## Thermal Expansion Calculation

Thermal Expansion is a critical factor in calculating fill heights during bottling. The most common miscalculation occurs when wineries do not compensate for bottling at cooler temperatures than the eventual storage conditions.

This can lead to underestimating the headspace. For instance, wine bottled at 50°F will see approximately 2ml of headspace disappear at normal storage temperature of 68°F. Failing to take this expansion into consideration can lead to serious over pressure if the wine is exposed, for even several hours, to higher than normal storage temperatures.

Thermal Expansion is affected by attributes of the wine matrix. As these values show, the thermal expansion of wine does not follow in a straight line but increases more steeply at higher temperatures.

This display shows the expansion curve for three wine types:

• 12% Alcohol - dry wine
• 14% Alcohol - dry wine
• 14% Alcohol - with 100gms sugar/L

The difference between 12% and 14% appears negligible and the Ullage calculator is based on the 14% performance with a starting point of 68F.

The wine tested with 10% RS showed significantly higher expansion, especially at temperatures over 70°F. At 86°F this wine would "lose" 3.75mL of headspace compared to a wine with the same alcohol and dry finish at 68°F. This research does not demonstrate if this is behavior is caused by sugar itself, or some other properties yielding higher specific gravities.

The CQC suggests that wineries should choose a conservative ullage number, as high as possible, for wines with high specific gravity.

A Technical Note from AWRI cites: Levreau, R., Lefebvre, A., Serrano, M., Ribereau-Gayon, P Etude du bouchage liege 1. Role des supressions dans l’apparitions des ‘bouteilles couleuses’, bouchage sous gaz carbonique Connais. Vigne Vin 11:351-77, 1977. Summary seen below.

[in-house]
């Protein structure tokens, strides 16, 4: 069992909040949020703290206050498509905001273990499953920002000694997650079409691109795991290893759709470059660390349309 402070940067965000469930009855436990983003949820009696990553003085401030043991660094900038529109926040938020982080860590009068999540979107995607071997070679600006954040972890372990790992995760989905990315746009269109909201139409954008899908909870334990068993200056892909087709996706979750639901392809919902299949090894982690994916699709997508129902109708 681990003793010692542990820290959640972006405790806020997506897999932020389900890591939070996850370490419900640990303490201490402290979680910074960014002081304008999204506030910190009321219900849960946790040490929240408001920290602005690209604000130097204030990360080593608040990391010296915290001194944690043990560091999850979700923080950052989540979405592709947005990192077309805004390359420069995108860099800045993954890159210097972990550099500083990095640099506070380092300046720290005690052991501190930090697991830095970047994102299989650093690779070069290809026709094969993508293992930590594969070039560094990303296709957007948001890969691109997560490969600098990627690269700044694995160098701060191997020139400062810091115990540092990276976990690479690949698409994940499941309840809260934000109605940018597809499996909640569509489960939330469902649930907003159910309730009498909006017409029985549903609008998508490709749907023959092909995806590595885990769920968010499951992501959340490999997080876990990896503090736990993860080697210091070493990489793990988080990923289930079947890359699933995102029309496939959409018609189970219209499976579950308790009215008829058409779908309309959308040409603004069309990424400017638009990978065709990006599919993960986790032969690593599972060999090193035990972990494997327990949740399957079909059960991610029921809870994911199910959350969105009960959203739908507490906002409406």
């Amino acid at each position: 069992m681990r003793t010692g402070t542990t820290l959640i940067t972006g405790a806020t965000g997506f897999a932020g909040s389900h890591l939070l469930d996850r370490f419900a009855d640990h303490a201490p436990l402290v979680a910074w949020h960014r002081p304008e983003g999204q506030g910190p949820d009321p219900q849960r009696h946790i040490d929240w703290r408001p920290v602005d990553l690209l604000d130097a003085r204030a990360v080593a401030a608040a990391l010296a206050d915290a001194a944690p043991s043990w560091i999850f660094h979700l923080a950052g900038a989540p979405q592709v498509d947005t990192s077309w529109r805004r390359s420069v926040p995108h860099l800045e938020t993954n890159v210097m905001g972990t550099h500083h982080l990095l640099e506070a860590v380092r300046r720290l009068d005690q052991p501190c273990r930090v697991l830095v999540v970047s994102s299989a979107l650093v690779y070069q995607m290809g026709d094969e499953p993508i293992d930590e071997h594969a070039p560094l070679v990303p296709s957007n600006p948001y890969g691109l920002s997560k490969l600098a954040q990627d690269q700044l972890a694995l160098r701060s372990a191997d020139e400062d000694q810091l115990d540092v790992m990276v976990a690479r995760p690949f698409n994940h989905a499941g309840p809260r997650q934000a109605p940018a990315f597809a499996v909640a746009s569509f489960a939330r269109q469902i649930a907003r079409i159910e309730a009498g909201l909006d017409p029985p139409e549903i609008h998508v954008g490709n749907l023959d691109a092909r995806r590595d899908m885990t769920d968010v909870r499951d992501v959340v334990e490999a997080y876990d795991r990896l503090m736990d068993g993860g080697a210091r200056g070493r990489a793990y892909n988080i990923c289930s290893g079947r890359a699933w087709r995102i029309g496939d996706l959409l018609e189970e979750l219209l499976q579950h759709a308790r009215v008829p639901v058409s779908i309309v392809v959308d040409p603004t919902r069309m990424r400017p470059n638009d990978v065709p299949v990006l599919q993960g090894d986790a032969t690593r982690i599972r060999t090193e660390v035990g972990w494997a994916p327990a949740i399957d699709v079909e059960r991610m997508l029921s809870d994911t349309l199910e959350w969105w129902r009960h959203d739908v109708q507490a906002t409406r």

Calculations for liquid expansion were developed from the regression analyses of the observed expansion values at 10,20,30 and 40°C. Reported values were adjusted to reflect their difference from values observed at the standard wine storage temperature 20°C.

## Internal Bottle Pressure Calculation

 Internal Bottle Pressure is primarily influenced by changes in head space volume based on thermal expansion. Pressure is also affected by the thermal expansion of pressure in the headspace gas properties. The formula use to determine internal pressure for wine bottles; Temperature (K) / headspace area (m3) x Moles in headspace (.000307) x gas constant (8.31446) convert PA to PSI Subtract 14.7 for diff PSI The MOLE figure of .000307 represents the number calculated for 6.5ml headspace at 68°F with starting PSI of 16.7 (absolute). That molecular quantity is used as a constant for all temperature and volume settings. The actual molecular quantity is dependent on the headspace, pressure, and temperature occurring at bottling. Ideal Gas Law Calculator